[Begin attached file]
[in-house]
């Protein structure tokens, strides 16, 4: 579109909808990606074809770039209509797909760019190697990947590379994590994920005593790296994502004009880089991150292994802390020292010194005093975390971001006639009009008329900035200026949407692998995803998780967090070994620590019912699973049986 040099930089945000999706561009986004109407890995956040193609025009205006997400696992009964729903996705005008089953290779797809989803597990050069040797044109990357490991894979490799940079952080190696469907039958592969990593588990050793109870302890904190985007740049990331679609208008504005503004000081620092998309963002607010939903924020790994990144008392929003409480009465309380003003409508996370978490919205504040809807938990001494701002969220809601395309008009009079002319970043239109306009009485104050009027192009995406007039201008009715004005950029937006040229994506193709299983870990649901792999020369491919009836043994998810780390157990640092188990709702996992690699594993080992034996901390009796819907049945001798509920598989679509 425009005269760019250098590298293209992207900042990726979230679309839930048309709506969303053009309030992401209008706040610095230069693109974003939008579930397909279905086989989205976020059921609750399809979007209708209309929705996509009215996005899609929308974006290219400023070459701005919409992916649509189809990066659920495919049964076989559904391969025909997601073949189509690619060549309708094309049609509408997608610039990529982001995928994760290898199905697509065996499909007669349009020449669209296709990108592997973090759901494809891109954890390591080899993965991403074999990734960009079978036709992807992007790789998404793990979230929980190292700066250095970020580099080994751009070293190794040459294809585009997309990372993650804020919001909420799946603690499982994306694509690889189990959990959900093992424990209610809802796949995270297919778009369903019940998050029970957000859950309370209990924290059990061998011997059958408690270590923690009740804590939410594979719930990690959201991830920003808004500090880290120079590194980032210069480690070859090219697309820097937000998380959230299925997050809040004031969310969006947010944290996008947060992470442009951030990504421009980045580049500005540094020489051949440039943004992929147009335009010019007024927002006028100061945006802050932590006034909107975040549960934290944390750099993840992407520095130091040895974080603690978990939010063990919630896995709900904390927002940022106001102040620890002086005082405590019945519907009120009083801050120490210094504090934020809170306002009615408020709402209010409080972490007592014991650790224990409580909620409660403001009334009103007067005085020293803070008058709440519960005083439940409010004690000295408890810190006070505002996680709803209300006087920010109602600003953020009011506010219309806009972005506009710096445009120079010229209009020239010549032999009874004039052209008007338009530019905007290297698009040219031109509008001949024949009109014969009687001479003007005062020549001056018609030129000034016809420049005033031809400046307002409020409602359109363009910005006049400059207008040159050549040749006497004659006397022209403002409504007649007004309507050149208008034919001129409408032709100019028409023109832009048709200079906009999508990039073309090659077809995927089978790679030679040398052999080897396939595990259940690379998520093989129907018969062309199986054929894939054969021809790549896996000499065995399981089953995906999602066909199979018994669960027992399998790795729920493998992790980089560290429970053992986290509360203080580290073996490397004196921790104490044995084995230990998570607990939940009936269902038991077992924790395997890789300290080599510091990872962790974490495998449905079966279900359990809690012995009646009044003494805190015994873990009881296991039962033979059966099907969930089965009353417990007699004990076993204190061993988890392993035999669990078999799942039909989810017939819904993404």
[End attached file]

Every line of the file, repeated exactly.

[in-house]
């Protein structure tokens, strides 16, 4: 579109909808990606074809770039209509797909760019190697990947590379994590994920005593790296994502004009880089991150292994802390020292010194005093975390971001006639009009008329900035200026949407692998995803998780967090070994620590019912699973049986 040099930089945000999706561009986004109407890995956040193609025009205006997400696992009964729903996705005008089953290779797809989803597990050069040797044109990357490991894979490799940079952080190696469907039958592969990593588990050793109870302890904190985007740049990331679609208008504005503004000081620092998309963002607010939903924020790994990144008392929003409480009465309380003003409508996370978490919205504040809807938990001494701002969220809601395309008009009079002319970043239109306009009485104050009027192009995406007039201008009715004005950029937006040229994506193709299983870990649901792999020369491919009836043994998810780390157990640092188990709702996992690699594993080992034996901390009796819907049945001798509920598989679509 425009005269760019250098590298293209992207900042990726979230679309839930048309709506969303053009309030992401209008706040610095230069693109974003939008579930397909279905086989989205976020059921609750399809979007209708209309929705996509009215996005899609929308974006290219400023070459701005919409992916649509189809990066659920495919049964076989559904391969025909997601073949189509690619060549309708094309049609509408997608610039990529982001995928994760290898199905697509065996499909007669349009020449669209296709990108592997973090759901494809891109954890390591080899993965991403074999990734960009079978036709992807992007790789998404793990979230929980190292700066250095970020580099080994751009070293190794040459294809585009997309990372993650804020919001909420799946603690499982994306694509690889189990959990959900093992424990209610809802796949995270297919778009369903019940998050029970957000859950309370209990924290059990061998011997059958408690270590923690009740804590939410594979719930990690959201991830920003808004500090880290120079590194980032210069480690070859090219697309820097937000998380959230299925997050809040004031969310969006947010944290996008947060992470442009951030990504421009980045580049500005540094020489051949440039943004992929147009335009010019007024927002006028100061945006802050932590006034909107975040549960934290944390750099993840992407520095130091040895974080603690978990939010063990919630896995709900904390927002940022106001102040620890002086005082405590019945519907009120009083801050120490210094504090934020809170306002009615408020709402209010409080972490007592014991650790224990409580909620409660403001009334009103007067005085020293803070008058709440519960005083439940409010004690000295408890810190006070505002996680709803209300006087920010109602600003953020009011506010219309806009972005506009710096445009120079010229209009020239010549032999009874004039052209008007338009530019905007290297698009040219031109509008001949024949009109014969009687001479003007005062020549001056018609030129000034016809420049005033031809400046307002409020409602359109363009910005006049400059207008040159050549040749006497004659006397022209403002409504007649007004309507050149208008034919001129409408032709100019028409023109832009048709200079906009999508990039073309090659077809995927089978790679030679040398052999080897396939595990259940690379998520093989129907018969062309199986054929894939054969021809790549896996000499065995399981089953995906999602066909199979018994669960027992399998790795729920493998992790980089560290429970053992986290509360203080580290073996490397004196921790104490044995084995230990998570607990939940009936269902038991077992924790395997890789300290080599510091990872962790974490495998449905079966279900359990809690012995009646009044003494805190015994873990009881296991039962033979059966099907969930089965009353417990007699004990076993204190061993988890392993035999669990078999799942039909989810017939819904993404």